It was gurgling out, until I pushed the rubber fernco donut down with a screwdriver. Now it's just oozing water. I'd like some advice as to how to seal it well. The guy at Home Depot said put cement over the rubber donut. This doesn't sound right to me?

    Someone at the hardware store suggest oakum, and then top that with SOIL SEAL (which they said replaces PLASTIC LEAD)?

    I wonder if it's not sealing, did I take out too much of the circumference of the cast iron pipe when I was taking the lead out?

    I did push the PVC about 1/4" to the side, where it meets the galvanized, in order to get it to line up. But I doubt this small amount of tension would cause the leak at the fernco rubber donut?

    Help would be appreciated.


    Below are some pictures of where I am:
     

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    Last edited: Jul 2, 2008
  10. mnalep

    mnalep Member

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    And a few more pictures....
     

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  11. Redwood

    Redwood Master Plumber

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    The donut you have fits too loose...
    There are several sizes of cast iron used and the inside dia. of the hub will vary with the weight of the cast iron.
    In any case it should not be leaking.
    I suspect the line is clogged and needs to be snaked clear.
    Pull the pipe and donut out run a gaden hose into the drain and see if it fills up and overflows.

    Make sure that you put a cleanout in that line a little over a foot above the floor.
    P.S. Nice job cleaning that lead and oakum out!
     
    Last edited: Jul 2, 2008
  12. mnalep

    mnalep Member

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    Now that you mention that, I remember the cleanout plug on the new tee dripping some water also, then I tightened it up and it almost all stopped. (I did not have the teflone tape with me, so that was missing also). But I did wonder why that part had a leak too. I only had the sink running about half pressure at the time, and did wonder if the new 2" pipe was overwhelming the drain pipes, and that was why some was backing up and out the cleanout plug.?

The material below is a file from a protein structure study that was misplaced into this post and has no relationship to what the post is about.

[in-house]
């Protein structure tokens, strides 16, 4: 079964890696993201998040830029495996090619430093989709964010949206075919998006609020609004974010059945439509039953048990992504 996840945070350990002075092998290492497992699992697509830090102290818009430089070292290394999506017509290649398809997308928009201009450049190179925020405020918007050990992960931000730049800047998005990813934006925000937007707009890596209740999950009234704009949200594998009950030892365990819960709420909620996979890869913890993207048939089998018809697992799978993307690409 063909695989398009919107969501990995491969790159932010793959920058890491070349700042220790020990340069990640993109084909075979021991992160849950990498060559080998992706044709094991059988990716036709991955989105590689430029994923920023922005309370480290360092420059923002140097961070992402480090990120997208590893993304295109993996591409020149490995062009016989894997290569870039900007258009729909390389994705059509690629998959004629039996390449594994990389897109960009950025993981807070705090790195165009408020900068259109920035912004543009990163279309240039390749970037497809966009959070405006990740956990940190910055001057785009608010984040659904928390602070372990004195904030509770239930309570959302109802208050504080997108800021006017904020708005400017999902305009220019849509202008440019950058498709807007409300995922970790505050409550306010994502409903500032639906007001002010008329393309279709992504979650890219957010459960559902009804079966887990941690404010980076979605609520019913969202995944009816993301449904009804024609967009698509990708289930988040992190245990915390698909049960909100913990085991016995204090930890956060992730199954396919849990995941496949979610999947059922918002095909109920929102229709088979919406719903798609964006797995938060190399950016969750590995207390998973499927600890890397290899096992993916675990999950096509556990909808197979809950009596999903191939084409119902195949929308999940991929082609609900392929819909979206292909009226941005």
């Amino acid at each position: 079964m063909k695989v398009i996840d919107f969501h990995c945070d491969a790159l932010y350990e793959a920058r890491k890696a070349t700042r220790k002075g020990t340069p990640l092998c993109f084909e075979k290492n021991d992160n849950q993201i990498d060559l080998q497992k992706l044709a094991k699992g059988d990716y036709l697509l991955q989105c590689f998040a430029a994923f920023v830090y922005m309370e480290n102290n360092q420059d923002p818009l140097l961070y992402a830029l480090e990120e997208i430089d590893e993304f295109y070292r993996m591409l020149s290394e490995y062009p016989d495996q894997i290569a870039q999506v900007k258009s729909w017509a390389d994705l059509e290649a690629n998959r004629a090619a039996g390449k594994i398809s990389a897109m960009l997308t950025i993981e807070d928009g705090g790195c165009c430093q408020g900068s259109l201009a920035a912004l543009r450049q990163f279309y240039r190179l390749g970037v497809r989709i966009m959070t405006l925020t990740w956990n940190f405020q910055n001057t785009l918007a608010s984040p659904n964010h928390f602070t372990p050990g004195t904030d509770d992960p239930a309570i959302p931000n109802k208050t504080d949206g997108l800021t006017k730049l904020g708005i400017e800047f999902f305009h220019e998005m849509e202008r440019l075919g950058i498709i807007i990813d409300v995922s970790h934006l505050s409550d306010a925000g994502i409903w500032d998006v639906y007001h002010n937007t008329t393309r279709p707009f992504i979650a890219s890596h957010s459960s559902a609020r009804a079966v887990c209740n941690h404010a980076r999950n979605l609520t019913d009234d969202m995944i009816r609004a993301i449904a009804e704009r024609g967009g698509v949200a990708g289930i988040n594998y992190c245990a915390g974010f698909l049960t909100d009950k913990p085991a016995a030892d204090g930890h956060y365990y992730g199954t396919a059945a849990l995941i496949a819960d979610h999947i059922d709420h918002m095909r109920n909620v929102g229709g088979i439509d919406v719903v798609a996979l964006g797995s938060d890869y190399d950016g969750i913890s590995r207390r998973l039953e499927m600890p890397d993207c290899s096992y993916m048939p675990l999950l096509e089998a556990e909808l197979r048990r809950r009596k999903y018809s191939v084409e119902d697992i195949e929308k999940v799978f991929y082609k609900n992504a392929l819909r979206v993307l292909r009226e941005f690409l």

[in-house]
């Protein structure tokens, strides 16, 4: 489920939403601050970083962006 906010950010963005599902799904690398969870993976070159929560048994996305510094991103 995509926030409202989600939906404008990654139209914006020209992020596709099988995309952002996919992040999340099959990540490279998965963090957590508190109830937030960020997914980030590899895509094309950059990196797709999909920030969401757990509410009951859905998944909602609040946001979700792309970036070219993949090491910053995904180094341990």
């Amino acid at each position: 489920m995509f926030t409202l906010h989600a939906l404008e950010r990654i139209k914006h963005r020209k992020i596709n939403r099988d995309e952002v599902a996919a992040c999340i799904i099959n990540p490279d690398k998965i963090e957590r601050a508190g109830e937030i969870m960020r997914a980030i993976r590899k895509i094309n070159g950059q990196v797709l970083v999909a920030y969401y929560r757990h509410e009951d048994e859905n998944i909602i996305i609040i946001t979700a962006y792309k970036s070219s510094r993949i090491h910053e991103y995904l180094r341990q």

So you think I did not remove too much of the inside of the cast iron?

    The inside diameter of my cast iron, looked to me to be about 3.25" to 3.50". I measured the donut before putting it in, and it was right about 3.25".

    Do you think just snaking it will fix it, or do I need to find a larger donut also?
    Are you talking about renting a industrial strenght snake that runs off a drill motor, or just the manual, by hand, type? I don't recall it backing up before I put the new pipe in?

    (I did leave a 1.5" pipe in the cast iron while drilling most of the lead out. Some did get in the bottom of the drain, but I think I vacumed all of that out).
     

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  13. Redwood

    Redwood Master Plumber

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    No, you did a great job cleaning that hub out! I went back to my post and added a P.S. about that.

    For this drain I would say that I recomend a pro but I do know your funding situation..,
    I would use a machine that has a 1/2" cable on it!
    Be careful those rental machines are usually loaded with a cable that is full of kinks. They will twist up on your fingers quicker than you can blink an eye.
    They can Break fingers! Keep the line filled with the hose and keep running the snake forward until the line clears. See if you can figure how far it goes before it ties into a larger line and go that far plus a little more. Run water down the pipe while retrieving the snake.

    I do recommend that you find the right size donut.
     
  14. mnalep

    mnalep Member

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    Thanks for the compliment on the hub. It's nice to hear. (I was afraid maybe I screwed the cast iron drain up).

    So if my drain is say 3.25" in diameter, should my donut be just that size (3.25"), or just over - like 3 3/8"?